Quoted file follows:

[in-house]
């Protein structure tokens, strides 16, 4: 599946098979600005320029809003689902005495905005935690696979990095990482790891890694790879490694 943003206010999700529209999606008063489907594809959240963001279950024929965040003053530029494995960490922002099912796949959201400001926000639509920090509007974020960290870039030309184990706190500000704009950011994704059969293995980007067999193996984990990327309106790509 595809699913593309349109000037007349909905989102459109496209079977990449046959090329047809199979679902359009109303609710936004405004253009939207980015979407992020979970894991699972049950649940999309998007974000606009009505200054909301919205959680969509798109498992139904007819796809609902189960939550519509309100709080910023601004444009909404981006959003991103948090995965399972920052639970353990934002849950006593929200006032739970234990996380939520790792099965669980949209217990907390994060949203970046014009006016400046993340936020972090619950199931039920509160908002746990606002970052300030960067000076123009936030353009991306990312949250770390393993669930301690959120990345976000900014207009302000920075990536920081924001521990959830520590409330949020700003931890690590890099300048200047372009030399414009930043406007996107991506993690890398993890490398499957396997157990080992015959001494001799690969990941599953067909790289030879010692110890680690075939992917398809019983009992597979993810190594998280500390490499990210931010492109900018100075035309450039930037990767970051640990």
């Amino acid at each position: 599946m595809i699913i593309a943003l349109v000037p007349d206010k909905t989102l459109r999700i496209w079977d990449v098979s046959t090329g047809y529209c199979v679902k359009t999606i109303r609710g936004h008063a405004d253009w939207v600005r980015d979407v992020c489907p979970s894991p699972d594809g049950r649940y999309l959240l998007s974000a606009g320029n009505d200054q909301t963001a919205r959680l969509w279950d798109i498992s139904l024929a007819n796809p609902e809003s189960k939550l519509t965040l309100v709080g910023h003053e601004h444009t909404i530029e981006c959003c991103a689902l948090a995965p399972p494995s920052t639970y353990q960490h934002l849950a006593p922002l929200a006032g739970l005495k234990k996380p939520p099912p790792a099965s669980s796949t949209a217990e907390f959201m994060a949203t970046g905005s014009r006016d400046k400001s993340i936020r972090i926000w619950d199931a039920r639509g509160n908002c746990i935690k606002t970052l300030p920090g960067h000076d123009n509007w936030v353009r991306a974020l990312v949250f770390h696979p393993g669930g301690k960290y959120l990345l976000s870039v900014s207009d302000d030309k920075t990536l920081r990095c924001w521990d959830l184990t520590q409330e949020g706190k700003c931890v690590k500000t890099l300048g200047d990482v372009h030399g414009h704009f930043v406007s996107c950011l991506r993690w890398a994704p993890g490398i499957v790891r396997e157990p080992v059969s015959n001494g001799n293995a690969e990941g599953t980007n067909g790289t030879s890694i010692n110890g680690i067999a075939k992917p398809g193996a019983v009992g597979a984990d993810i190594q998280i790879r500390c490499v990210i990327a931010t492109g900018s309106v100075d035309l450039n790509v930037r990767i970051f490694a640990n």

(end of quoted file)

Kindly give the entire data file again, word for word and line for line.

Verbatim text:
[in-house]
């Protein structure tokens, strides 16, 4: 599946098979600005320029809003689902005495905005935690696979990095990482790891890694790879490694 943003206010999700529209999606008063489907594809959240963001279950024929965040003053530029494995960490922002099912796949959201400001926000639509920090509007974020960290870039030309184990706190500000704009950011994704059969293995980007067999193996984990990327309106790509 595809699913593309349109000037007349909905989102459109496209079977990449046959090329047809199979679902359009109303609710936004405004253009939207980015979407992020979970894991699972049950649940999309998007974000606009009505200054909301919205959680969509798109498992139904007819796809609902189960939550519509309100709080910023601004444009909404981006959003991103948090995965399972920052639970353990934002849950006593929200006032739970234990996380939520790792099965669980949209217990907390994060949203970046014009006016400046993340936020972090619950199931039920509160908002746990606002970052300030960067000076123009936030353009991306990312949250770390393993669930301690959120990345976000900014207009302000920075990536920081924001521990959830520590409330949020700003931890690590890099300048200047372009030399414009930043406007996107991506993690890398993890490398499957396997157990080992015959001494001799690969990941599953067909790289030879010692110890680690075939992917398809019983009992597979993810190594998280500390490499990210931010492109900018100075035309450039930037990767970051640990």
């Amino acid at each position: 599946m595809i699913i593309a943003l349109v000037p007349d206010k909905t989102l459109r999700i496209w079977d990449v098979s046959t090329g047809y529209c199979v679902k359009t999606i109303r609710g936004h008063a405004d253009w939207v600005r980015d979407v992020c489907p979970s894991p699972d594809g049950r649940y999309l959240l998007s974000a606009g320029n009505d200054q909301t963001a919205r959680l969509w279950d798109i498992s139904l024929a007819n796809p609902e809003s189960k939550l519509t965040l309100v709080g910023h003053e601004h444009t909404i530029e981006c959003c991103a689902l948090a995965p399972p494995s920052t639970y353990q960490h934002l849950a006593p922002l929200a006032g739970l005495k234990k996380p939520p099912p790792a099965s669980s796949t949209a217990e907390f959201m994060a949203t970046g905005s014009r006016d400046k400001s993340i936020r972090i926000w619950d199931a039920r639509g509160n908002c746990i935690k606002t970052l300030p920090g960067h000076d123009n509007w936030v353009r991306a974020l990312v949250f770390h696979p393993g669930g301690k960290y959120l990345l976000s870039v900014s207009d302000d030309k920075t990536l920081r990095c924001w521990d959830l184990t520590q409330e949020g706190k700003c931890v690590k500000t890099l300048g200047d990482v372009h030399g414009h704009f930043v406007s996107c950011l991506r993690w890398a994704p993890g490398i499957v790891r396997e157990p080992v059969s015959n001494g001799n293995a690969e990941g599953t980007n067909g790289t030879s890694i010692n110890g680690i067999a075939k992917p398809g193996a019983v009992g597979a984990d993810i190594q998280i790879r500390c490499v990210i990327a931010t492109g900018s309106v100075d035309l450039n790509v930037r990767i970051f490694a640990n």